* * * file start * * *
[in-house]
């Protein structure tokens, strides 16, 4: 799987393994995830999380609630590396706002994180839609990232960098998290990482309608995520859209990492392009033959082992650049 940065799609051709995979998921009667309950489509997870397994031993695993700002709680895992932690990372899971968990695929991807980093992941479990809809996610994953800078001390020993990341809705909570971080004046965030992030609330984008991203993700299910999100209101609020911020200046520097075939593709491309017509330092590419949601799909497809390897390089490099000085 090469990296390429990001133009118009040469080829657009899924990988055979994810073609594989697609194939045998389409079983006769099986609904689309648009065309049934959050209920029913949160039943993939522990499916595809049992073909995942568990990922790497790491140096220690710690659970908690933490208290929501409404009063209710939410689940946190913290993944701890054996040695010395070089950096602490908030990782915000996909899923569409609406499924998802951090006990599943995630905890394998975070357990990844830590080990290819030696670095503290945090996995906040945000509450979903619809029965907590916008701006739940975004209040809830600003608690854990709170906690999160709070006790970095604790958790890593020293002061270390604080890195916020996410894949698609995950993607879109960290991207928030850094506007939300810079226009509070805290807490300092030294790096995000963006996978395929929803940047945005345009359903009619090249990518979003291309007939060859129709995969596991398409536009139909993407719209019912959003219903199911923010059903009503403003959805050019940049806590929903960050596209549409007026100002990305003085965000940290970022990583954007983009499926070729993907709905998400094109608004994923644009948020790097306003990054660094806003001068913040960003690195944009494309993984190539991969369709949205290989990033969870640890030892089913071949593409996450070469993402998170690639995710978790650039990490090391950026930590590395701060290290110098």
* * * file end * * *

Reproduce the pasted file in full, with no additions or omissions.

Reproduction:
[in-house]
């Protein structure tokens, strides 16, 4: 799987393994995830999380609630590396706002994180839609990232960098998290990482309608995520859209990492392009033959082992650049 940065799609051709995979998921009667309950489509997870397994031993695993700002709680895992932690990372899971968990695929991807980093992941479990809809996610994953800078001390020993990341809705909570971080004046965030992030609330984008991203993700299910999100209101609020911020200046520097075939593709491309017509330092590419949601799909497809390897390089490099000085 090469990296390429990001133009118009040469080829657009899924990988055979994810073609594989697609194939045998389409079983006769099986609904689309648009065309049934959050209920029913949160039943993939522990499916595809049992073909995942568990990922790497790491140096220690710690659970908690933490208290929501409404009063209710939410689940946190913290993944701890054996040695010395070089950096602490908030990782915000996909899923569409609406499924998802951090006990599943995630905890394998975070357990990844830590080990290819030696670095503290945090996995906040945000509450979903619809029965907590916008701006739940975004209040809830600003608690854990709170906690999160709070006790970095604790958790890593020293002061270390604080890195916020996410894949698609995950993607879109960290991207928030850094506007939300810079226009509070805290807490300092030294790096995000963006996978395929929803940047945005345009359903009619090249990518979003291309007939060859129709995969596991398409536009139909993407719209019912959003219903199911923010059903009503403003959805050019940049806590929903960050596209549409007026100002990305003085965000940290970022990583954007983009499926070729993907709905998400094109608004994923644009948020790097306003990054660094806003001068913040960003690195944009494309993984190539991969369709949205290989990033969870640890030892089913071949593409996450070469993402998170690639995710978790650039990490090391950026930590590395701060290290110098």